[Python-ideas] Assignment decorators (Re: The Descriptor Protocol...)
Guido van Rossum
guido at python.org
Fri Mar 4 00:15:51 CET 2011
Greg, what is your use case for passing the lhs name into the
function? Because that seems to be your purpose.
Also it seems that one couldn't decorate all but the simplest assignments:
lhs = rhs
# lhs = dec('lhs', rhs)
lhs.attr = rhs
# lhs.attr = dec('lhs.attr', rhs) ???
lhs[i] = rhs
# lhs[i] = dec('??????', rhs)
lhs1, lhs2, lhs3 = rhs
# lhs1, lhs2, lhs3 = dec('???????????', rhs)
The use case I can think of for the first example would be to declare
fields in a model class that know their own field name, as in Django
and AppEngine models, and many other libraries. But that use case is
covered pretty well by metaclasses, and the @decorator syntax has the
disadvantage of requiring at least two lines per field, whereas the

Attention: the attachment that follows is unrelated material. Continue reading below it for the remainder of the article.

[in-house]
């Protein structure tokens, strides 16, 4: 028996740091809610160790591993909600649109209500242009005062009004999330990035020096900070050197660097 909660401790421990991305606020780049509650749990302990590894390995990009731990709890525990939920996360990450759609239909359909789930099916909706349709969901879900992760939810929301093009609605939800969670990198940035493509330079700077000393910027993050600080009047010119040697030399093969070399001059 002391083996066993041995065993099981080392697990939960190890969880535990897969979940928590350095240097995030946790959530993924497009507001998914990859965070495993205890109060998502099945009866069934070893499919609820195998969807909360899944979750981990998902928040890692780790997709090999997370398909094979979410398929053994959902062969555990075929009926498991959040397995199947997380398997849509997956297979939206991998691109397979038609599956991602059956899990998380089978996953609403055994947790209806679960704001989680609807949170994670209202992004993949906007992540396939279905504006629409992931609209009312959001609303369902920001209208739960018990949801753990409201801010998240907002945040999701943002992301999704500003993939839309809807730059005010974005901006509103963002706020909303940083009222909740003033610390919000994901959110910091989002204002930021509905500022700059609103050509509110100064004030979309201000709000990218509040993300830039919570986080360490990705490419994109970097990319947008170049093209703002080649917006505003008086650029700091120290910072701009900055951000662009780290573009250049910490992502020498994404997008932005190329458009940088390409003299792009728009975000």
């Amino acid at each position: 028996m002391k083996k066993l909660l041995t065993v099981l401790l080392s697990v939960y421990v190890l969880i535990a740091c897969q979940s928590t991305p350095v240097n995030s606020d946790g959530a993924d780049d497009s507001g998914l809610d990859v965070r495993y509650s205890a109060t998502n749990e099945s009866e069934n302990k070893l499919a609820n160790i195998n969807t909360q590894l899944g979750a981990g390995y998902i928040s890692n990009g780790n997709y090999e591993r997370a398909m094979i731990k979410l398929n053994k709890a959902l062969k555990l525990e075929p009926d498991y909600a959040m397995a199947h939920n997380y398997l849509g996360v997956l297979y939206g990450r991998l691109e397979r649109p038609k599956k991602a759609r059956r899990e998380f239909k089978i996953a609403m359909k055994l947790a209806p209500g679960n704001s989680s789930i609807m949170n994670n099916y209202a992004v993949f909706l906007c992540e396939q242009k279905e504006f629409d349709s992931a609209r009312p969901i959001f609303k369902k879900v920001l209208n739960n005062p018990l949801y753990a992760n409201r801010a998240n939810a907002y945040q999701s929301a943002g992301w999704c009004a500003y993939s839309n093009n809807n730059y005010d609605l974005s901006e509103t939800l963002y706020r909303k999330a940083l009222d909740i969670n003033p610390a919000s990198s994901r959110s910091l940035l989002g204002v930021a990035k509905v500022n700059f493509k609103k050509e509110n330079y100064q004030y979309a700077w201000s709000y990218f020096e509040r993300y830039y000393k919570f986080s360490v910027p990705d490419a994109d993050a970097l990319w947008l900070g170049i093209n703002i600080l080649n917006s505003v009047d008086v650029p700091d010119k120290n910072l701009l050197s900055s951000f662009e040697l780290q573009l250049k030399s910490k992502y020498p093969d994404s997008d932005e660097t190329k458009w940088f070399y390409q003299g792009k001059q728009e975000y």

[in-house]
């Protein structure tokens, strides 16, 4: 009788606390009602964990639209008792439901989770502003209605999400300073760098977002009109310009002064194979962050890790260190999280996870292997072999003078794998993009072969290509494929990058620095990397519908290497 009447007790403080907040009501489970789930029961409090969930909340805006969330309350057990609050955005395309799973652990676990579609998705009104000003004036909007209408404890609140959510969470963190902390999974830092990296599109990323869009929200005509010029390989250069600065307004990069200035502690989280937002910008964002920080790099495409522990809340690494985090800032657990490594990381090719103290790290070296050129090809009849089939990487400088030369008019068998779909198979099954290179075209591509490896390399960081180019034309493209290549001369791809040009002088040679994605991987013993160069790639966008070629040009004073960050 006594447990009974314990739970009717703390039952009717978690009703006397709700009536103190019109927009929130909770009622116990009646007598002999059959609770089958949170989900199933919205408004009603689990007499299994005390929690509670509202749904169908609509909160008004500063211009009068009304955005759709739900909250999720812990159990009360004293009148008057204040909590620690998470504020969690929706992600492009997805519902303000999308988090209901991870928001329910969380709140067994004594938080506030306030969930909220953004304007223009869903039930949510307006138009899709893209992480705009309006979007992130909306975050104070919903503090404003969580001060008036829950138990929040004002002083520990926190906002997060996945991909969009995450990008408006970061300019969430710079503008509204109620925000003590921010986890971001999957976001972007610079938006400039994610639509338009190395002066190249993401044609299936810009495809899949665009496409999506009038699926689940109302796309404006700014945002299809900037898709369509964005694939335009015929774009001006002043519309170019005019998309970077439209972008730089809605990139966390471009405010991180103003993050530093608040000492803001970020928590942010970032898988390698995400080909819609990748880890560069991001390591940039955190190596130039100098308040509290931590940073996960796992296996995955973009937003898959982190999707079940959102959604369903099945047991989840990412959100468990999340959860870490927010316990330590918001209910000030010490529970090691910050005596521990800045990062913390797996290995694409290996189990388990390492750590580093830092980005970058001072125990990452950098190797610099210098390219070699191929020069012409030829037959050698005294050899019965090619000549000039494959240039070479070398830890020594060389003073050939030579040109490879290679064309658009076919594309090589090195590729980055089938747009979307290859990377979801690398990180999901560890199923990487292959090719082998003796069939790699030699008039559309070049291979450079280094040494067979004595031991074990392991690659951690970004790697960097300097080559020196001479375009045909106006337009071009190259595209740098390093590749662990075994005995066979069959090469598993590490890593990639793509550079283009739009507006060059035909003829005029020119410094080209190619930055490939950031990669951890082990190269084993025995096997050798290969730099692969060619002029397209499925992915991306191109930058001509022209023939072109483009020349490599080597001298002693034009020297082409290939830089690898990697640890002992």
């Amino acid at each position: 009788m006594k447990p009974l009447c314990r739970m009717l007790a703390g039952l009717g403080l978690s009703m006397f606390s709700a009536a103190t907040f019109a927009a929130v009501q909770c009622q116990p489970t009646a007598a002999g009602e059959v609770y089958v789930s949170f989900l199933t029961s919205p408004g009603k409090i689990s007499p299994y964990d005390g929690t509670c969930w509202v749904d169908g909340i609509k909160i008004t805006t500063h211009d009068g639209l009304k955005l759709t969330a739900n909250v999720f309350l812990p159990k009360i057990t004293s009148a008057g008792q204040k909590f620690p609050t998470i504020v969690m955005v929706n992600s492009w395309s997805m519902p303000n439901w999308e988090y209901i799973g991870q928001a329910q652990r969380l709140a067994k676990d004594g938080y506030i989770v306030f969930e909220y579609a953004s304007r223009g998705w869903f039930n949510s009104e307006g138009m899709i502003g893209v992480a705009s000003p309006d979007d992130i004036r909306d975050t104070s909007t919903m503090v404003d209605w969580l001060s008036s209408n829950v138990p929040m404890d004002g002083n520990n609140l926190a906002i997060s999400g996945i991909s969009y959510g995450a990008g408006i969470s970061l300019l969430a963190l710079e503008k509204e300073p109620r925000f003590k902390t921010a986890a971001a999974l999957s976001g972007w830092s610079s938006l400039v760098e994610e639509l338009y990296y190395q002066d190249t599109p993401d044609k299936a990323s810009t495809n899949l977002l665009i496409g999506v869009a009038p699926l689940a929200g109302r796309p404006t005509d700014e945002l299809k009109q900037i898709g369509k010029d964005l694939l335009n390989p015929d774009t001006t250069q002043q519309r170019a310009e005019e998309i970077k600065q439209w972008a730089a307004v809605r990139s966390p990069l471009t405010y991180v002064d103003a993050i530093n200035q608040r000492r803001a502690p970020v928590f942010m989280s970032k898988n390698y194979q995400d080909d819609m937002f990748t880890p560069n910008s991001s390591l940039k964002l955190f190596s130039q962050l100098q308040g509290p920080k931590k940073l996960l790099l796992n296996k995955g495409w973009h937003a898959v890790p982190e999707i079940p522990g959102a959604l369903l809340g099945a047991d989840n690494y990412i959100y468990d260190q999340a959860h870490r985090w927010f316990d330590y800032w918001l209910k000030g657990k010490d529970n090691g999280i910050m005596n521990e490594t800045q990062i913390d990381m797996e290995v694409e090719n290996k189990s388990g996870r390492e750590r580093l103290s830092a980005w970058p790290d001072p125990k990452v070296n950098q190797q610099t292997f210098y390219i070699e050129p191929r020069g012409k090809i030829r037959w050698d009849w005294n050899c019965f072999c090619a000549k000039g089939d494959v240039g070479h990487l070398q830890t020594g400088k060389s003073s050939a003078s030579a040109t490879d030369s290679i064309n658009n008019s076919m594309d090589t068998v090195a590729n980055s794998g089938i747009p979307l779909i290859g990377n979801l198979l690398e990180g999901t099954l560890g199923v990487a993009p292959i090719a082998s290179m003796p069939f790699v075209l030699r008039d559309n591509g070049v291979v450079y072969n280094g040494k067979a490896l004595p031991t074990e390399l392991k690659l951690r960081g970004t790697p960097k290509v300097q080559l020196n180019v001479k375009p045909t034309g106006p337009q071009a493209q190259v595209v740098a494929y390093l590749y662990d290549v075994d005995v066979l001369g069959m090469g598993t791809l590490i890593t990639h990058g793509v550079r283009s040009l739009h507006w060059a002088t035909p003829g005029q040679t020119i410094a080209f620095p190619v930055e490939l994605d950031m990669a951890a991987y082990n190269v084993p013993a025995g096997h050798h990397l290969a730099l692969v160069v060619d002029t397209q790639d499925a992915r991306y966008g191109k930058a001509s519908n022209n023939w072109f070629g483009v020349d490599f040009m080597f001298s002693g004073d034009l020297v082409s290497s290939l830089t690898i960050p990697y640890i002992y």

current solution requires only one line (and there is no explicit
repetition of the field name -- the metaclass takes care of it).
On Thu, Mar 3, 2011 at 2:40 PM, Greg Ewing <greg.ewing at canterbury.ac.nz> wrote:
> Ethan Furman wrote:
>> Greg Ewing wrote:
>>> I think we should have assignment decorators.
>>> lhs = rhs
>> That seems very verbose -- part of the issue for me is all the extra
>> typing involved in specifying the name twice, and I don't think this is
>> going to save many, if any, keystrokes.
> I don't follow. It costs an @ and a newline, but it saves
> one instance of the name, plus two quotes, a comma and
> perhaps a space.
> Anyway, the main issue for me in violating DRY isn't the
> number of keystrokes. The main issues are:
> * It's harder to read -- the repeated name is just noise
> that doesn't convey any useful information to the reader.
> * It's harder to maintain -- if you change the name, you
> have to remember to change it in both places.
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--Guido van Rossum (python.org/~guido)
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